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A nostalgic reminiscence from the Clinton years:

Social historians, the addlepated media, and other leftists have delighted in categorizing those of us who are “post-war baby boomers,” as self-indulged, morally challenged, half-wits who follow the remnant of the Grateful Dead around in Volkswagen vans. They see us as long hairs gone to paunch and balding pate, as advocates of a benighted utilitarianism, or as vapid mouth droolers, listening attentively to the slack-jawed Ms. Katie reciting the CBS Nightly “News.”

There are those among the clerisy that knowingly declare that we all hoped to grow up to be “achievers” in much the same manner as the misanthropic Clintons. But, I’m here to tell you that it’s not true. No, sir, not true at all! In fact, neither Bubba nor Hillary would have gained admittance to our little group for obvious and observable reasons: they are incredibly gauche, poignantly vulgar, and worst of all . . . they lack rhythm!

We were the first wave of “boomers” that thought “dope” was a glue manufactured by Testors and used to assemble models of airplanes, combat vehicles, and cars; who considered smoking tacky, thus, auguring the rise of the Tobacco Nazis and their efforts at behavior modification through state-sponsored terror; and who came before the time when a hubristic government defined teenage pregnancy as a redistributionist’s career goal.

It was a blessed time-“back in the day”-families were strong, the Church was properly orthodox and actually promoted the concept of “right and wrong!” Dad worked, usually in the “mill” since there was no EPA, NAFTA, or GATT bleeding off America’s manufacturing base, Mom stayed home, and in those halcyon days the music was so fine!

We were the leading edge of the “boomers,” a small, quiet, coterie musically yoked to that crowd of duck-tailed hoodlums born during the war. And, we were the proud bourgeois adherents, not to some inane, apostate, “acid rock,” but rather to the old Rhythm and Blues and Doo-Wop of the late 50’s and early 60’s.

The music is so magical it conjures up images; four or five young men standing around a burning barrel in some neighborhood-that’s before there were “hoods”-keeping exquisite, finger popping time, while singing a sweet, pure, and intense four part harmony!

It was during those days, forty years ago, that a journeyman Rhythm and Blues artist named Les Cooper wrote a very special song. Mr. Cooper wrote and recorded many songs, some better than others, but this song was his finest effort. Les Cooper titled his masterpiece: Wiggle Wobble. Simply said, it was the greatest “fast” song ever recorded . . . well, at least I think so.

If memory serves, Wiggle Wobble hit the charts in the winter of 1962, climbed slowly to number ninety-nine, where it peaked. But, at Lake Marwin, or simply the “Lake,” a jumping teen nightspot ensconced on a hillside southwest of East Liverpool, Ohio where adolescents from three states congregated on Friday and Saturday nights like wildebeests at a watering hole, the Wiggle Wobble was happily received.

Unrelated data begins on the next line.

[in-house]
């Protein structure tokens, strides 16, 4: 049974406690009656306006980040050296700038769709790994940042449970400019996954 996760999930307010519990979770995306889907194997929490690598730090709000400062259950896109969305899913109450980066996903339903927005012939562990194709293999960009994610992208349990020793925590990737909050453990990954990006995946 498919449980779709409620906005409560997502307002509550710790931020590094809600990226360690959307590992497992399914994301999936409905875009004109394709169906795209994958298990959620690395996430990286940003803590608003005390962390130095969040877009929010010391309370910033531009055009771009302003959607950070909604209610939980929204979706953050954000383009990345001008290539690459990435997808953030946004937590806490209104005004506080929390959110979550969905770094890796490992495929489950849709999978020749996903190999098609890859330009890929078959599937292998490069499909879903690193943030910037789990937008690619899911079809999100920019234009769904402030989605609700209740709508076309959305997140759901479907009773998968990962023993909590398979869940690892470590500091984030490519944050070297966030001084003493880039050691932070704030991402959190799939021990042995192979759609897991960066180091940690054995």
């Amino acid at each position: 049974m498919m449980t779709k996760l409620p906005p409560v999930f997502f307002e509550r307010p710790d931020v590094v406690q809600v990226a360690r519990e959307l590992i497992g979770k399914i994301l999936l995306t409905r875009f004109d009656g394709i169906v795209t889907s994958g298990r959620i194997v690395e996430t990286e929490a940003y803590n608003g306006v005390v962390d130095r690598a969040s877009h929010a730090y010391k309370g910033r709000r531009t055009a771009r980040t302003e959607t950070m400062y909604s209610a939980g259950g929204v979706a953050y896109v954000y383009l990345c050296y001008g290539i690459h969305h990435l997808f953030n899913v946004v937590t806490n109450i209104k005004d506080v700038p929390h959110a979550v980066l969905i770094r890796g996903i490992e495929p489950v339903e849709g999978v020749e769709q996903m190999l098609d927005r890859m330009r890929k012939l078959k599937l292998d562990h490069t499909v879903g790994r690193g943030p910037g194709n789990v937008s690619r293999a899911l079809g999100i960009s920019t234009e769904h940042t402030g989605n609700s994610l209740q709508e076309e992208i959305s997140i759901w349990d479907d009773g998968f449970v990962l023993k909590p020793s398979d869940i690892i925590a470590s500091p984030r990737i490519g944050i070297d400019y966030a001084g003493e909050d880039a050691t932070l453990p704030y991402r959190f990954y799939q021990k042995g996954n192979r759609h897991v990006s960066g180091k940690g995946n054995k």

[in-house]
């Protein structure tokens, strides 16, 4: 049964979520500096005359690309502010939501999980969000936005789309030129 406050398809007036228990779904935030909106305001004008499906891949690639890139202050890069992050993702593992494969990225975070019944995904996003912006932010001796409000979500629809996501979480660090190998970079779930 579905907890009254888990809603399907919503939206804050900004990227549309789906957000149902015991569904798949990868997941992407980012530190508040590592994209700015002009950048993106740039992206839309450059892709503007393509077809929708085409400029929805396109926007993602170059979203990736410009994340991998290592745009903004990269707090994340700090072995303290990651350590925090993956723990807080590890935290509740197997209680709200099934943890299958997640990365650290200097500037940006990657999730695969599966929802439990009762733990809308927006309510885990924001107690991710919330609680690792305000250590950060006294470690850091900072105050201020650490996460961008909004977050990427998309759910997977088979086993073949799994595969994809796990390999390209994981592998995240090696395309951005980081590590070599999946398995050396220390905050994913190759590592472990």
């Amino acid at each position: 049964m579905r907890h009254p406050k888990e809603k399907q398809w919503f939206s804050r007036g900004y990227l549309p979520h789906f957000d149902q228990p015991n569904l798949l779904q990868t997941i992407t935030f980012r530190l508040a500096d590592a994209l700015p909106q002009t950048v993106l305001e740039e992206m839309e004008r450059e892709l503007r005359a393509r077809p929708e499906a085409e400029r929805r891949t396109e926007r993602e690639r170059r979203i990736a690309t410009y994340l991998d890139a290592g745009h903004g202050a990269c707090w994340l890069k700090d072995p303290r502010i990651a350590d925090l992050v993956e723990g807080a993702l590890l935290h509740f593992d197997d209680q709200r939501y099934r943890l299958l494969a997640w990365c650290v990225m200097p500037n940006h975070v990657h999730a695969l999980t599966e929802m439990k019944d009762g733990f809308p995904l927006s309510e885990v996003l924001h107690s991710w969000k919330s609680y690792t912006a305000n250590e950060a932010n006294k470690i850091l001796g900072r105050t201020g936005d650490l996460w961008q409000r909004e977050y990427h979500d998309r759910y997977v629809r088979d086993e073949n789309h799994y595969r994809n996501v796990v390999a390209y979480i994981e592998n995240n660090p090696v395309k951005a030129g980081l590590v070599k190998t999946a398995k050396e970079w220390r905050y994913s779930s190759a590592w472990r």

Our disc jockey, Stan Scott, a gentleman destined to be a servant of the Lord, but at that time the Dick Clark of the upper Ohio Valley, played the song constantly at the request of his teenage audience.
There, at the “Lake,” we learned not only the courting rituals required in an advanced, technological society, but we learned the “moves” as well. We listened attentively as Les Cooper and his fellow entertainers: Smokey, Maxine Brown, Theora Kilgore, Bob and Earl, the Contours, the Stereos, Bertha Tillman, and the Tams belted out their hits! There was magic in the air!

But something happened, the months went by, 1963 gave way to 1964; Jack Kennedy was ambushed on a Dallas street, the Beatles intruded themselves, McNamara’s dirty little war heated up! And, in the end, we lost the magic; rhythm faded into a nihilistic affectation; soul became passé.

A few years ago, in a confessedly nostalgic moment, the memory of that delightful song came flooding back. I was able to track down a copy in Canada of all places! I had to buy an entire CD just to get Wiggle Wobble but I do not complain.

Maybe Wiggle Wobble will make a comeback; some of the old songs do that you know. Hey, maybe Rush Limbaugh will use it for “bumper” music, you never know! As for Les Cooper, I’ve recently discovered that he’s alive and well and living in Harlem where he continues to sing in his church’s choir. Sadly, I doubt he’ll be anointed and installed in the Rock and Roll Hall of Fame, though he should be. You won’t hear Wiggle Wobble played on any of the “oldies” radio stations very often-it wasn’t a “big” hit.

But, for those of us who grew up in the early 60’s and spent our weekends at the “Lake,” Les Cooper’s Wiggle Wobble was simply the baddest sound around! And, though we didn’t know it then, Wiggle Wobble sounded the knell of America’s final era of innocence.

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